Inside the Q1 is an Intel Celeron M running at 900MHz, along with 512MB of memory. The Q1 will accept up to 1GB of memory, but you’d have to dump the 512MB SODIM if you wanted to upgrade. The 40GB hard disk is hardly capacious by notebook standards, but Samsung is limited to a 1.8in model due to the size of the Q1. Wireless connectivity is well catered for with both 802.11b/g Wi-Fi and Bluetooth onboard, allowing you to get connected via a hotspot, or through a Bluetooth enabled mobile phone.

The first problem I encountered with the Q1 was controlling the pointer. You see with the analogue stick on the left, my first assumption was that I would use this to move the pointer, but this is not the case. You use the stylus and the touch screen for pointer manipulation, while the stick acts like the cursor keys on a keyboard. It’s a shame though, because using the stick to move the pointer just seems so natural, and in my opinion would make the Q1 an easier device to use.

The 7in screen is a high quality affair with even lighting and reasonably vivid colours – I say reasonably, because being a touch screen, the display isn’t quite as punchy as it otherwise would be. The native resolution is 800 x 480 but there is a button below the joystick that will switch through 800 x 600 and 1,024 x 600 resolutions. However, since these higher resolutions are scaled, the image produced is fuzzy – unless you’re absolutely desperate for more desktop real estate, you should stick with the native resolution.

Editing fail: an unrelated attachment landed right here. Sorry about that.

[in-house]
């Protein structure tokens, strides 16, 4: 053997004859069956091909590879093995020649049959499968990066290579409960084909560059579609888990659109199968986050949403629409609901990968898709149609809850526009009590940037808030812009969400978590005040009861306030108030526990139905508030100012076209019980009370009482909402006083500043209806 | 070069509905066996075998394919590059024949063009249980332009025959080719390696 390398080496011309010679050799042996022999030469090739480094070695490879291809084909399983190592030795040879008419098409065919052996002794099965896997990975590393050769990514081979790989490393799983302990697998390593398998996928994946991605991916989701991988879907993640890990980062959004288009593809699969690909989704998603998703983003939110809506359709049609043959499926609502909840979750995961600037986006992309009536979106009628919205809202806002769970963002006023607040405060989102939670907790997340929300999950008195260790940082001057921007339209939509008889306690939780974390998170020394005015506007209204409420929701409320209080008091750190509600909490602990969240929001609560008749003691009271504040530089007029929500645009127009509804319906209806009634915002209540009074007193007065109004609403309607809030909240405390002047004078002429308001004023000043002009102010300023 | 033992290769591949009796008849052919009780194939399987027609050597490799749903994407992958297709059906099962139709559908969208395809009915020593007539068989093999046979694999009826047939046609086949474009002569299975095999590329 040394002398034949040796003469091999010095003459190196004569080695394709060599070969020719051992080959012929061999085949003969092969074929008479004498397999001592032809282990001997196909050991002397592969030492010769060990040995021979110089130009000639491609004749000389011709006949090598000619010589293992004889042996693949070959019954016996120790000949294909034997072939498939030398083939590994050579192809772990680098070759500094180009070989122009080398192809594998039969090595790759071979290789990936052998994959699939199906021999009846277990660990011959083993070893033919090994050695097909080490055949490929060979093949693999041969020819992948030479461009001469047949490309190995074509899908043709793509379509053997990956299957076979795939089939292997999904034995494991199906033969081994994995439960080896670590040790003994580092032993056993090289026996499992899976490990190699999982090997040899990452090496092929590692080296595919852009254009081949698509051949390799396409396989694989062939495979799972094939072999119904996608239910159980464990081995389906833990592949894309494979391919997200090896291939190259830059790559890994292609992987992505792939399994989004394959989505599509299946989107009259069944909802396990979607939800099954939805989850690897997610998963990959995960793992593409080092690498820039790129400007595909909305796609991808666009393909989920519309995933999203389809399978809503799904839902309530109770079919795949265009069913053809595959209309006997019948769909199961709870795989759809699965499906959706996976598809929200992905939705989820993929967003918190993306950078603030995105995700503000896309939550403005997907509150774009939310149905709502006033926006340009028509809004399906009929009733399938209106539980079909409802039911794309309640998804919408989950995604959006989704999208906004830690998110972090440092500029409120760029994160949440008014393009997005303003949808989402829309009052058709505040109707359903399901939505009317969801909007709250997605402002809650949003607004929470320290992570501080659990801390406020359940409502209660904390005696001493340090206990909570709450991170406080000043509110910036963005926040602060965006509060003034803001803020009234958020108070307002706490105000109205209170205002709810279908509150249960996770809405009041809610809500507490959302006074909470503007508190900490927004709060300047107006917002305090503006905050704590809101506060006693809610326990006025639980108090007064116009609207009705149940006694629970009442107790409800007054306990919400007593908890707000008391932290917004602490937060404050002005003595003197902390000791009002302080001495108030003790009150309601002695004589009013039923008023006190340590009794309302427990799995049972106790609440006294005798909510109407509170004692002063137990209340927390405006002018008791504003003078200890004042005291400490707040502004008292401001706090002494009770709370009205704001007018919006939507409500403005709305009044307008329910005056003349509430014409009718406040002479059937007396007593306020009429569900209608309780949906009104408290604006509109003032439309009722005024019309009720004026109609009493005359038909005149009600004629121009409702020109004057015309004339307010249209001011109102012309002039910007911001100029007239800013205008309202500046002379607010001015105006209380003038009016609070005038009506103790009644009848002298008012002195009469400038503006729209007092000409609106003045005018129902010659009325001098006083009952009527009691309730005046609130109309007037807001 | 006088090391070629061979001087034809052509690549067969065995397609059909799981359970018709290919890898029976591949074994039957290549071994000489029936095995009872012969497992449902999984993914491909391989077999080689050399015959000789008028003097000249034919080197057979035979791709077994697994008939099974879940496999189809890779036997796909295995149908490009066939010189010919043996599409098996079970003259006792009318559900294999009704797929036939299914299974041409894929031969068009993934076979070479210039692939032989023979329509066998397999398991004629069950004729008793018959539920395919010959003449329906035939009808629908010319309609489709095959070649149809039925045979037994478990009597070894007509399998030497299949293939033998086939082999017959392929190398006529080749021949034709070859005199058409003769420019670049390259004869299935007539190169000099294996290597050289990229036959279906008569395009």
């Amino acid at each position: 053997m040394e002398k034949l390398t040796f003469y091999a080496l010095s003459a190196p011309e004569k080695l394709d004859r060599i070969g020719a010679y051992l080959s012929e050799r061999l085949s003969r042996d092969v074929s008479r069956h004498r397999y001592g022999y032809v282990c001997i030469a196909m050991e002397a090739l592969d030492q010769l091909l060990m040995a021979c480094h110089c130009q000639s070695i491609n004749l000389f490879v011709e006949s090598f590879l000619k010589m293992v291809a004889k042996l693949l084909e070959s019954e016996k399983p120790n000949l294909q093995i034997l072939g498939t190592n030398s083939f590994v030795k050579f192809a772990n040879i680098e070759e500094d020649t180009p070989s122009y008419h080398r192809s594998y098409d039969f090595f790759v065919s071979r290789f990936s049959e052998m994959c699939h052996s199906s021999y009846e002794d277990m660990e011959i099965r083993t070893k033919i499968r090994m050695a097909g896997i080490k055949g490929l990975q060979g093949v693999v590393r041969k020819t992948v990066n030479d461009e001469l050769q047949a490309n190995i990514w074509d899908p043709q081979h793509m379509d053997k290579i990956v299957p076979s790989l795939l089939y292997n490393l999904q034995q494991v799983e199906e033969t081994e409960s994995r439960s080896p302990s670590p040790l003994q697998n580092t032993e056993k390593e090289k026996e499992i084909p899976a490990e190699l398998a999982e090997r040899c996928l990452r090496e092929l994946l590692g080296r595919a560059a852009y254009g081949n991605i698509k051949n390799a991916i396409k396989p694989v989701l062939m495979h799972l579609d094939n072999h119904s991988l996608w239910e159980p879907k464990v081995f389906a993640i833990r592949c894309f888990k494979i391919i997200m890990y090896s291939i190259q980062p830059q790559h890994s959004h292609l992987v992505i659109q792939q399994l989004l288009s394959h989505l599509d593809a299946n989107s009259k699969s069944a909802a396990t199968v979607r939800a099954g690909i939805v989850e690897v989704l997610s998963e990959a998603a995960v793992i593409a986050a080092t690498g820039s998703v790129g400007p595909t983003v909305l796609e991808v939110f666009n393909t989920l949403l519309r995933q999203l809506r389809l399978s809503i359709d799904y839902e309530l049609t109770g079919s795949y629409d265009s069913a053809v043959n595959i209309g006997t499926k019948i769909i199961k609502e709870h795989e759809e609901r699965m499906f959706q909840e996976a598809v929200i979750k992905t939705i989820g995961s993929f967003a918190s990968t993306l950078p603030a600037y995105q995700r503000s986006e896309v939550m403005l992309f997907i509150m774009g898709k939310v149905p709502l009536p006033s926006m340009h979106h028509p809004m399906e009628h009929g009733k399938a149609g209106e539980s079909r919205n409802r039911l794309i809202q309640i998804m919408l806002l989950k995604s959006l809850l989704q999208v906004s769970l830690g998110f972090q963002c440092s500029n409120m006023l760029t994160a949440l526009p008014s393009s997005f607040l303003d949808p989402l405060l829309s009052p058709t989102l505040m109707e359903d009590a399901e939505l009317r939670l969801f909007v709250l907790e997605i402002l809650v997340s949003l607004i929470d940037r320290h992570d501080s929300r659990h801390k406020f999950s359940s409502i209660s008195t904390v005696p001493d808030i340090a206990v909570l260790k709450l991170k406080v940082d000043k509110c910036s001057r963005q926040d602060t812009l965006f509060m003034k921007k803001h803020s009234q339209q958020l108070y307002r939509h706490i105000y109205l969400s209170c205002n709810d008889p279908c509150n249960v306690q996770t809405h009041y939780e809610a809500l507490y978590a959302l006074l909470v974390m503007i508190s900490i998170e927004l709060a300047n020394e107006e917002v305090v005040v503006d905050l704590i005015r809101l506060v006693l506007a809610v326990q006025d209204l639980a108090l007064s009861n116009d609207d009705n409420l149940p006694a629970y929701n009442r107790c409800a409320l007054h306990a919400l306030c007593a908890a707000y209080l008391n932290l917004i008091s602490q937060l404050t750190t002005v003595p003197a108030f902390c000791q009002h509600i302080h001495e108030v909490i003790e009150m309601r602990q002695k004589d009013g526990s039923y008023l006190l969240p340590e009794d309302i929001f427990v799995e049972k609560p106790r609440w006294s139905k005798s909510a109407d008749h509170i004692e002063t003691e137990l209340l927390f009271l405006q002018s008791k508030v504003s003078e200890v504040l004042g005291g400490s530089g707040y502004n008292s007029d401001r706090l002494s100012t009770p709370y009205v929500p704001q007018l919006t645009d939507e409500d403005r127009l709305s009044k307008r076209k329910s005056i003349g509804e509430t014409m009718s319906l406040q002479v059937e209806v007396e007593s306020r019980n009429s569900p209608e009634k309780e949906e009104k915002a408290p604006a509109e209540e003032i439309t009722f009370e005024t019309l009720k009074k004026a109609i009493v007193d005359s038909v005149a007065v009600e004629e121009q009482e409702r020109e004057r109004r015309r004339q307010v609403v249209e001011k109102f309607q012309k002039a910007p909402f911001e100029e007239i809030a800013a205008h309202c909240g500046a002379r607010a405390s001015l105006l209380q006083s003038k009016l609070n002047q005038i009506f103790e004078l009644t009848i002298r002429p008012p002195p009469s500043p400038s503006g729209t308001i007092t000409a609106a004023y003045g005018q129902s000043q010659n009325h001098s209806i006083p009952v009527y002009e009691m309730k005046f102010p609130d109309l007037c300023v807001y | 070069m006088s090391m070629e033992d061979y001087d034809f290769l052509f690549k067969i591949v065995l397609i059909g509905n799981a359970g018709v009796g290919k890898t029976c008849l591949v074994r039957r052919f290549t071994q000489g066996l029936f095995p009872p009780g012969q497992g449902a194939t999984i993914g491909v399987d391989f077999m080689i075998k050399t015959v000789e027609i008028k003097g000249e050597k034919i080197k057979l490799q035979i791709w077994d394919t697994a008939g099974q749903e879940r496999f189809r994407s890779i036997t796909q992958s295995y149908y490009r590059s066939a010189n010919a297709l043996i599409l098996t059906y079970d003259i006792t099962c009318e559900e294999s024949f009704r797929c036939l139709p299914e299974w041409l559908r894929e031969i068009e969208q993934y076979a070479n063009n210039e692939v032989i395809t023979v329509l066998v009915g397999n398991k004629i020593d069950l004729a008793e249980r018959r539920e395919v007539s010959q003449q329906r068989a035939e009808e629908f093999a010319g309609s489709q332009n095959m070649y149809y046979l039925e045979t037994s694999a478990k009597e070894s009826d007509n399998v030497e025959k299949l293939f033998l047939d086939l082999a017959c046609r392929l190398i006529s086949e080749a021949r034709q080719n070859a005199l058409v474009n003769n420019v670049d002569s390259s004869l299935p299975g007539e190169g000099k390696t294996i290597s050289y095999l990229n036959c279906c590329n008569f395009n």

Considering that I’ve seen 10.6in widescreen notebook displays sporting a 1,280 x 768 resolution, I would have preferred for the Q1 to have a 1,024 x 600 native resolution. I accept that this would probably push the price up a bit, but considering that the majority of web sites are based on a 1,024 pixel wide template, one of the main uses of the Q1 would be greatly enhanced.